It’s hard to know what led the doctor to jump to this incorrect conclusion, whether this was the result of trying to communicate with a Slovak-speaking patient through a Polish-speaking interpreter. What is most important about this story, though, is not the source of the error. It is, rather, the way in which it was told, and the way that it represents the internalized racism that many Roma in the UK carry over from their countries of origin. When I talked to this woman (along with her husband) they insisted repeatedly that the doctor was a “manipulator,” who willfully falsified her medical records. They attended a meeting with the head GP and the practice manager, where they felt belittled and found their concerns dismissed. They threatened to file a lawsuit against the practice, but the doctor tried to intimidate them into inaction, saying that a lawsuit would cost them a lot of money. For them, it brought back memories of the treatment they had received in Slovakia.

They knew, though, that things were different in the UK. They had learned about their rights and knew that they did not have to accept the GP’s refusal to amend the records. Unsatisfied with the response she received from the GP practice, she escalated the complaint all the way to the national ombudsman responsible for health services. In the end, the GP practice never removed the incorrect information from the medical records, though the practice manager did agree to append a copy of the complaint letter.

And there were many more stories of this type. When participants in my research made contact with health services, it was with uniformly low expectations of the interpersonal respect they would receive. Yet as they grew to understand their rights in the UK, many became more and more active in their desire to seek out fair treatment.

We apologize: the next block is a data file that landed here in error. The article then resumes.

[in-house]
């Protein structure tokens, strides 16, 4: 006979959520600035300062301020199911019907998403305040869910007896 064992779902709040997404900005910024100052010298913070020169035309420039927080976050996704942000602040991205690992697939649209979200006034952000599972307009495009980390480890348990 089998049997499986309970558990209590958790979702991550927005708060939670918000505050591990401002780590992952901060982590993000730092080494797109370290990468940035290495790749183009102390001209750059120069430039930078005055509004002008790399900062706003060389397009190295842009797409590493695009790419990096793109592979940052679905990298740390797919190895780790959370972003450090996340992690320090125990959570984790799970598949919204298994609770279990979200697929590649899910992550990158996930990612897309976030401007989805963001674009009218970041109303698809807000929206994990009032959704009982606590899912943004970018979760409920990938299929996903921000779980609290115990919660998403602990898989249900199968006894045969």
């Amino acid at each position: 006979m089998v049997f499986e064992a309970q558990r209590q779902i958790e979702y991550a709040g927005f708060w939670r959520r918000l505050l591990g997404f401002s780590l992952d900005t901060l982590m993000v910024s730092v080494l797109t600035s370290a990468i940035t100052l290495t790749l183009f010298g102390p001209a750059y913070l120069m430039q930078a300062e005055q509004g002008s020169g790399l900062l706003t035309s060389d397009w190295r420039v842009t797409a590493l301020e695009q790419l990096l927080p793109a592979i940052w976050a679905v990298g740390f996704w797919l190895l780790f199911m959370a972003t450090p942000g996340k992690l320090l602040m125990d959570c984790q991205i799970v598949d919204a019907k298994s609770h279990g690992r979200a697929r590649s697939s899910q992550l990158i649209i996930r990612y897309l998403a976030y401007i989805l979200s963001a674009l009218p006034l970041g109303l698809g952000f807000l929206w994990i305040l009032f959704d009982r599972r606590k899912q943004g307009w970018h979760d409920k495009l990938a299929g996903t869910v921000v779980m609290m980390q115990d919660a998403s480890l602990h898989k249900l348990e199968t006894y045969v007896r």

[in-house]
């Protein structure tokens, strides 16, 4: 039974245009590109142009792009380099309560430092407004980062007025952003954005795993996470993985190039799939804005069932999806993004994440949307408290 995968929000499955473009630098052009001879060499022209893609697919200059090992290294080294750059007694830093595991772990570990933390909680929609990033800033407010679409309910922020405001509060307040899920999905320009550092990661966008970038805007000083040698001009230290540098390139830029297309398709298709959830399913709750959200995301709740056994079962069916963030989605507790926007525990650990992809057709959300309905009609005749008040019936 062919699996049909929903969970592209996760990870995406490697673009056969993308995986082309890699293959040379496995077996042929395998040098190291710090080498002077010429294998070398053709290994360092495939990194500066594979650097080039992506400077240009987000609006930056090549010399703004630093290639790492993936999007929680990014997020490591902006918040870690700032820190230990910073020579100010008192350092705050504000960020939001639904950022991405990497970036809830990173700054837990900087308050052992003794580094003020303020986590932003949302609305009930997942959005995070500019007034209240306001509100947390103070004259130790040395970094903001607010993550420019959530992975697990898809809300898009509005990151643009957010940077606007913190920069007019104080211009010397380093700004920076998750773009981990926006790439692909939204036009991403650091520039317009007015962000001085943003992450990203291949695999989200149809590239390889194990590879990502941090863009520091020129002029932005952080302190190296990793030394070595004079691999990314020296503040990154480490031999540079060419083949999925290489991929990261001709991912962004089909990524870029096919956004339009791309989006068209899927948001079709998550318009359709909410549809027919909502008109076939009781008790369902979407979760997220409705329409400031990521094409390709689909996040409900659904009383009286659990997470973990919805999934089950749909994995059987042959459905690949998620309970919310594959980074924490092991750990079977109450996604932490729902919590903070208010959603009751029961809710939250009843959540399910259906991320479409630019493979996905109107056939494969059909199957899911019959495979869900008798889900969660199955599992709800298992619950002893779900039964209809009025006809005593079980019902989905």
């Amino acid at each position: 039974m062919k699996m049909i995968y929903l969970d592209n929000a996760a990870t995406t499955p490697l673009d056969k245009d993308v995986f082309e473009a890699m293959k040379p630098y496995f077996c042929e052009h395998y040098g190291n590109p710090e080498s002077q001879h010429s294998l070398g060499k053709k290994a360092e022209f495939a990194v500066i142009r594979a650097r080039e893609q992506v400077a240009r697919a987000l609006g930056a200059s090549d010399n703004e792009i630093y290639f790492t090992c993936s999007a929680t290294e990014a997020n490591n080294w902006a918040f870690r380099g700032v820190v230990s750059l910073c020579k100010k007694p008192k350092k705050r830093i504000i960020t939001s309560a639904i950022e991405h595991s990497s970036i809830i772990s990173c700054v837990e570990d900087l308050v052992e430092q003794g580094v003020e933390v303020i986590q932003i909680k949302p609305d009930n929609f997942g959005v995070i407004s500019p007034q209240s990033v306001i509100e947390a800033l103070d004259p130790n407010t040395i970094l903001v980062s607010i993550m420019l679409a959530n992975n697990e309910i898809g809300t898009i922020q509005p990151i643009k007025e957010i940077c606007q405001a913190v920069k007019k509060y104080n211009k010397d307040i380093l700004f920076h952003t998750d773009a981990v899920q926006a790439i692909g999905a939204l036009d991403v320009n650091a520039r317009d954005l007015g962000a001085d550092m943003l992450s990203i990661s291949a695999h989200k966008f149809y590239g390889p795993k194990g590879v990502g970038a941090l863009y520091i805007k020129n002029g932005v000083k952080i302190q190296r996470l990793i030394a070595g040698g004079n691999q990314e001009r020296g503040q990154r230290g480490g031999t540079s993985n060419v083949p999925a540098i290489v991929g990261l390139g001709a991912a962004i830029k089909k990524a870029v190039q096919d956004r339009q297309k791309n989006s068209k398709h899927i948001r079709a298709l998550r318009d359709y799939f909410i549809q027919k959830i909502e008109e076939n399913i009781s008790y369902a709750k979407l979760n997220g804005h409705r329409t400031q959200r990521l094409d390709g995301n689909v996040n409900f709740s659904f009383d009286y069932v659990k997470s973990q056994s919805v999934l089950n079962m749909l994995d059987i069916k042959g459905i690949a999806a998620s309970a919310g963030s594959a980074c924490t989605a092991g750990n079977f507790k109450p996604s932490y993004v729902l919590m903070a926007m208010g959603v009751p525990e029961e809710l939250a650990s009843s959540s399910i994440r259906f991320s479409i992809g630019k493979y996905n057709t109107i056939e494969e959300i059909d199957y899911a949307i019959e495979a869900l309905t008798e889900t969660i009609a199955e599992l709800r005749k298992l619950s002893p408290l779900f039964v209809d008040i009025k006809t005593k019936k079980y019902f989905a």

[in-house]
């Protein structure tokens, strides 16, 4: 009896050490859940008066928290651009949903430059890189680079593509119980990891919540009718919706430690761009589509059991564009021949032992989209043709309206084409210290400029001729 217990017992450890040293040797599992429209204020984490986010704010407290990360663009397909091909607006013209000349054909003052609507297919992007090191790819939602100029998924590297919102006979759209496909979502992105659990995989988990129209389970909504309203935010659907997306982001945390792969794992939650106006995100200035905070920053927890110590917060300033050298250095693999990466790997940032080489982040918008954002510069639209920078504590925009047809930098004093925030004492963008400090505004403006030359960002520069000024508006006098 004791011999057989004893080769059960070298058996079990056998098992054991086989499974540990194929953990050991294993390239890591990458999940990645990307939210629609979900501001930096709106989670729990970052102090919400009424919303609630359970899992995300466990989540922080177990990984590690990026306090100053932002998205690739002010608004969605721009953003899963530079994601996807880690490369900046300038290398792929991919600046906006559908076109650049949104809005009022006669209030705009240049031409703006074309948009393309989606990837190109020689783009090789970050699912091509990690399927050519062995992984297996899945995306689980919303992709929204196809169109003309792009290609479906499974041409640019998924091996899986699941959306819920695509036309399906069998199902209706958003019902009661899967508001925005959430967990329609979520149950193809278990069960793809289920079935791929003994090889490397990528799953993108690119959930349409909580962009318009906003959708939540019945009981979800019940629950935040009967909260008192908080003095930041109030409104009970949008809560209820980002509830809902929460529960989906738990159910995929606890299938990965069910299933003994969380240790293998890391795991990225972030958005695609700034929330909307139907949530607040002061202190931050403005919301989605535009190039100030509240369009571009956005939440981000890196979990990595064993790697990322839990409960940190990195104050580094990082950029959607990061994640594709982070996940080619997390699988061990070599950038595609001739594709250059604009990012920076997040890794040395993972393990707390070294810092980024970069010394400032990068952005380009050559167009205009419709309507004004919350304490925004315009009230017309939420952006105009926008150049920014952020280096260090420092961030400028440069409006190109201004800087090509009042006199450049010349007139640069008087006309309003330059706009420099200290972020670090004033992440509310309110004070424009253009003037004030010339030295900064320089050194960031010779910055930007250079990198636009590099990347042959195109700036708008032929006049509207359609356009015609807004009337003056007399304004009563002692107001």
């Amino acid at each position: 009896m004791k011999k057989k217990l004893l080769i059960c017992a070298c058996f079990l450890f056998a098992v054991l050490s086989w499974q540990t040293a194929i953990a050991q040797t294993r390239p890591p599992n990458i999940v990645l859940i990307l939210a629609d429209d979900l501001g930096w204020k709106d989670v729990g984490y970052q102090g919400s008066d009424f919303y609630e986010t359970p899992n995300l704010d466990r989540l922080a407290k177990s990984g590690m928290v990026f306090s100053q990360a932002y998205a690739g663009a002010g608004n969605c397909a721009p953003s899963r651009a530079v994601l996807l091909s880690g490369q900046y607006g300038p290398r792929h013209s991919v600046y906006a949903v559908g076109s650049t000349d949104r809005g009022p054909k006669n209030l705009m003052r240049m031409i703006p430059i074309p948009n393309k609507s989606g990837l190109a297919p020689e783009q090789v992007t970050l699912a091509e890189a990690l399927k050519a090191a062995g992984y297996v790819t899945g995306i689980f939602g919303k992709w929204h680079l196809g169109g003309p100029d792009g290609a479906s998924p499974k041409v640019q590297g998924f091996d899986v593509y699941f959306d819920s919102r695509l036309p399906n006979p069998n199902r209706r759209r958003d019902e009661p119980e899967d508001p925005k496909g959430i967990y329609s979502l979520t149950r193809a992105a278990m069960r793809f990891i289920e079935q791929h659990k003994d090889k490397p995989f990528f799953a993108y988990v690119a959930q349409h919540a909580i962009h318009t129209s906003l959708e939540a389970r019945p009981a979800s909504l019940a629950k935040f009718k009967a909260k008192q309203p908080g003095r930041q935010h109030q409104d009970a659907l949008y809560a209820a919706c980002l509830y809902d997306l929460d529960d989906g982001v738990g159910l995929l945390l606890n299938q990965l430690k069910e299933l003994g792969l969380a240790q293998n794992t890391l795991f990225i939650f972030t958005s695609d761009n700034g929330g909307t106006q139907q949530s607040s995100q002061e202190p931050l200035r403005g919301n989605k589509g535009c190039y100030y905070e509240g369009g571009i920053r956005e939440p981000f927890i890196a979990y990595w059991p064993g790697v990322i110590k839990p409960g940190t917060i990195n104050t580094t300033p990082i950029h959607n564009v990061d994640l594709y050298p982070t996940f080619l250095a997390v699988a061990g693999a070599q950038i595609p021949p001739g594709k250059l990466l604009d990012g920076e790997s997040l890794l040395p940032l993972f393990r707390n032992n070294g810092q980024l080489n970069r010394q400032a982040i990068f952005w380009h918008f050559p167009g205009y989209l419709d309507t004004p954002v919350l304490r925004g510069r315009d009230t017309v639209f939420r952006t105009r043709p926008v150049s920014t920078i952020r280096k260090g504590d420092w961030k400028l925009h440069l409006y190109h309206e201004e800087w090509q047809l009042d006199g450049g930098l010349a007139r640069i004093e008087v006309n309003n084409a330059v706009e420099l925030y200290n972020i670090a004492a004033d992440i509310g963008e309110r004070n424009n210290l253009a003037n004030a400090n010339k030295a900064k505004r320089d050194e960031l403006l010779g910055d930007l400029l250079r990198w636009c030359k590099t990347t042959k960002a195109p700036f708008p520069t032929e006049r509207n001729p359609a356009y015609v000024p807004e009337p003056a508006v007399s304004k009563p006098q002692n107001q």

Roma Support

I hadn’t initially set out to gather participants’ health narratives. In fact, the early iterations of my interview topic guide had followed those tired structures investigating socioeconomic disadvantage and difficulties in navigating services. Unsurprisingly, those interviews fell flat. People weren’t interested in talking about disadvantage. They didn’t want to play the victims.

When I gave participants the space to tell me a story, any story, about their interactions with health services, nearly everyone could recount a time when they had found health professionals to be overtly dismissive of their needs. As I analyzed these narratives, I picked out expressions of both internalized racism and institutional racism. Yet beneath participants’ sense of injustice was a vision of what the world could be. They aspired to a world in which they could access services on equal terms with everyone else, and in articulating their stories, they were perhaps taking a first step towards a fairer version of the world.